There is no gainsaying that land reforms hold the key to a farmer’s subsistence and sustence. Land reforms formed part of governmental deliberation at the highest political level in 1949 that led to the constitution of an Agrarian Reforms Committee under the chairmanship of JC Kumarappa to examine the all-important question of land reforms in the country. The recommendations of the committee’s report, submitted that year itself, included elimition of the scope of exploitation of poor cultivators by rich landlords, inculcation in the minds of farmers a sense of self-assertion, abolition of all intermediaries between the state and cultivators, prohibition of subletting of lands and transfer of agricultural lands to non-agriculturists, and establishment of an administrative machinery with dedicated officers for proper implementation of land reforms measures. The committee also said that a ceiling should be put in place as to the agricultural holding a farmer should own and cultivate, the reason being that the supply of land to landless cultivators was scarce and so such ceiling was imperative. The committee, which was doubtless a step in the right direction in a predomintly agricultural country, had social justice as its larger goal apart from focus on agricultural production.
Land Reforms and Locals
It is in this backdrop that the two-day tiol semir on the “Need of Land Law Reforms in Assam in View of the Rights of the Indigenous People” organized by Tezpur Law College, which concluded last Saturday in Tezpur, assumes significance. A total of 38 papers were submitted during the deliberation, harping on various aspects of land reforms in the country with special focus on Assam, an eminently agrarian State with nothing much to talk about as far as industrialization is concerned. Dr Madan Sarma, former VC of Tezpur University, was right when he said land reforms in Assam are the need of the hour to render protection to the rights of its indigenous people – their rights being threatened, among other factors (the most perilous being illegal influx from Bangladesh), by an outdated colonial land policy. He said that during the British period a huge chunk of land was given to tea gardens and that the rights of the indigenous people had been suffering because initiatives for land reforms had not been taken since Independence, while also driving home that there was need for legal altertives – that is, such altertives must be sorted out. But what the Advocate General of Aruchal Pradesh, Nilayanda Dutta, said merits immediate attention and necessary spadework. Saying land law is a must for any administration, be it pre-British or post-British, he called for serious rethinking as to what land laws could be required in Assam to face its crisis as land laws are being altered from time to time. Couple this up with what Dr Sarma said – that proper land reforms are a must to come to the rescue of the sons of soil – and you reach the inference that only the right kind of land reforms will eble the indigenous people to survive with honour. What these reforms could be, it is for the government to moot in consultation with experts in the field. But its imperative is there for all to see. After all, it is a matter of indigenous cause confronted with the politically pampered causes of illegal settlers in hordes from Bangladesh – with their temerity to encroach upon xatra lands too – as well as with the State government’s zest to invite investors to set up their shops here by providing them with the land they need for their new ventures in a new land.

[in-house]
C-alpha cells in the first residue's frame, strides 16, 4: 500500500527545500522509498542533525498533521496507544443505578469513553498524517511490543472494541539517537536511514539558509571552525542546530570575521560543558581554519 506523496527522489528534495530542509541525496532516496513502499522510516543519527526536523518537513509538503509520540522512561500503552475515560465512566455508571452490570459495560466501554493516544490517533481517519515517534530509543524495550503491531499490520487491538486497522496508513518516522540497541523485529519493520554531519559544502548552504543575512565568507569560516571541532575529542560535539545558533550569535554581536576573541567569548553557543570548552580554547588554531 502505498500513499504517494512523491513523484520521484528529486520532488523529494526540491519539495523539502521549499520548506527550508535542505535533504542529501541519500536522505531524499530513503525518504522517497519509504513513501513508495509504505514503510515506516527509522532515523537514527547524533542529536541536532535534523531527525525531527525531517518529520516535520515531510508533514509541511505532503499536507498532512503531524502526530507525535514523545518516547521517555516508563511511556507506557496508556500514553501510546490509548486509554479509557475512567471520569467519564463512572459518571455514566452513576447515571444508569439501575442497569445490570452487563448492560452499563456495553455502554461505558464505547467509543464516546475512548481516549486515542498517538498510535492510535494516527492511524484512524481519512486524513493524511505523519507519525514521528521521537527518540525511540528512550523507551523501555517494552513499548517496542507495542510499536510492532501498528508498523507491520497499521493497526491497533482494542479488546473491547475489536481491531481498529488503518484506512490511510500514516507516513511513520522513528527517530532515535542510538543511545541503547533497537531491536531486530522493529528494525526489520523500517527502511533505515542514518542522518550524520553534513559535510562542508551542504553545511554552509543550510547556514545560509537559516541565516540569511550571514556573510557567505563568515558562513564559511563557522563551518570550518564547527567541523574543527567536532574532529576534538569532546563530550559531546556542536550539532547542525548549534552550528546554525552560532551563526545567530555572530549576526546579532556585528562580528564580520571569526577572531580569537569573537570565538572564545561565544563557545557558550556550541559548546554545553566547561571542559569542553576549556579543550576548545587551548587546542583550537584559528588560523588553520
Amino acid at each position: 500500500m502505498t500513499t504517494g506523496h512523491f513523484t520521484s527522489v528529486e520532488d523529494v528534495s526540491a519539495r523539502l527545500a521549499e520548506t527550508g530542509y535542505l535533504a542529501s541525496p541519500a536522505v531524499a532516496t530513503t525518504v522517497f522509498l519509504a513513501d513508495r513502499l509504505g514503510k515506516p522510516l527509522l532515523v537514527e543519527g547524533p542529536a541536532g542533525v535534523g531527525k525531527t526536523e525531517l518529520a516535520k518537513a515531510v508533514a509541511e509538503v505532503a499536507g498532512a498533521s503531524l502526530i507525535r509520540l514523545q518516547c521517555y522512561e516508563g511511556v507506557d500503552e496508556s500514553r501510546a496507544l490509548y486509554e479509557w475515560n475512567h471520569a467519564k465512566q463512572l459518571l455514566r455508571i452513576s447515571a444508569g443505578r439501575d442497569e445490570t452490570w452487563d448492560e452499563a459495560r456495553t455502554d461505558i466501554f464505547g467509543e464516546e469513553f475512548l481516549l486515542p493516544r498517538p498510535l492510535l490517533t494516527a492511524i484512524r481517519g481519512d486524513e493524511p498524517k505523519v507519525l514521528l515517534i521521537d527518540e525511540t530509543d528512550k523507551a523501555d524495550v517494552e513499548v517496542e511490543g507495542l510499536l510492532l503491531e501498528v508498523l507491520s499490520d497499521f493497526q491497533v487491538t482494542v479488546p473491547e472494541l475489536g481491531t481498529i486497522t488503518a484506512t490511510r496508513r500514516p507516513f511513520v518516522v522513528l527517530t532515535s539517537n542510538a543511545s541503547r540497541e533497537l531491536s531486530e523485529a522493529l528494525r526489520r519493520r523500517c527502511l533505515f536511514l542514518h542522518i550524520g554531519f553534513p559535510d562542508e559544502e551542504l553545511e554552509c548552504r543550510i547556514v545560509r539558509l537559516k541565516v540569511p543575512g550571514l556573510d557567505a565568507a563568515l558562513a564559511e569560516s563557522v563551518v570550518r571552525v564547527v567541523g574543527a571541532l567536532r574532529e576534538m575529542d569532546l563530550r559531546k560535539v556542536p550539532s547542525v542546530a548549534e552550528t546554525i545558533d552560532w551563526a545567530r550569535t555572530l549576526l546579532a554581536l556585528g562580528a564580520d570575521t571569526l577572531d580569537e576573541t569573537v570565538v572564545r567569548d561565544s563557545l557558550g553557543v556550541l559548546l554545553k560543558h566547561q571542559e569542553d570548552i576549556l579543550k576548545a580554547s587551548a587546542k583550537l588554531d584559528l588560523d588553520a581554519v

Bridging the Gap
Urbanites, by virtue of their higher educatiol level, awareness, accessibility and empowerment, are turally closer to the administration than their helpless and hapless rural counterparts are. This is glaring across the country despite the democracy in place with its attendant stress on equal opportunities for all. People in rural areas shy away from approaching the administration – be it their political and bureaucratic masters, or the police – for various reasons, chief among which being their impression, borne of valid reasons, that their woes will remain uddressed because they do not matter as they are a poor and backward people not as capable of asserting their positions as the luckier urbanites are. It is in this context that a ja jagriti sabha organized in a remote village – Daobhangi in Assam’s Dhubri district – last week assumes reckoning. The meeting entailed government officials, including from the police, interacting with villagers on the need for the latter to approach any official with their problems while treating such officials as their “friends”. A top official went to the extent of an outreach as to say, “From education to health or any other thing, no matter how big is your problem, simply approach us and share it. We’re here to listen to your problems that are afflicting you most. We’ll make all-out efforts to get them solved.” This is refreshing. The larger question, nevertheless, is whether the villagers would be convinced, given their past experiences of them being not heard at all rather than being heard patiently and given some meaningful succour. Even as this question remains, what is required for democracy to happen meaningfully to the lives of ordiry citizens is that they must summon the courage and will to approach the government – an elected government – whenever they are in the midst of crying needs that a responsible government must have the will to respond to and resolve. This is democracy.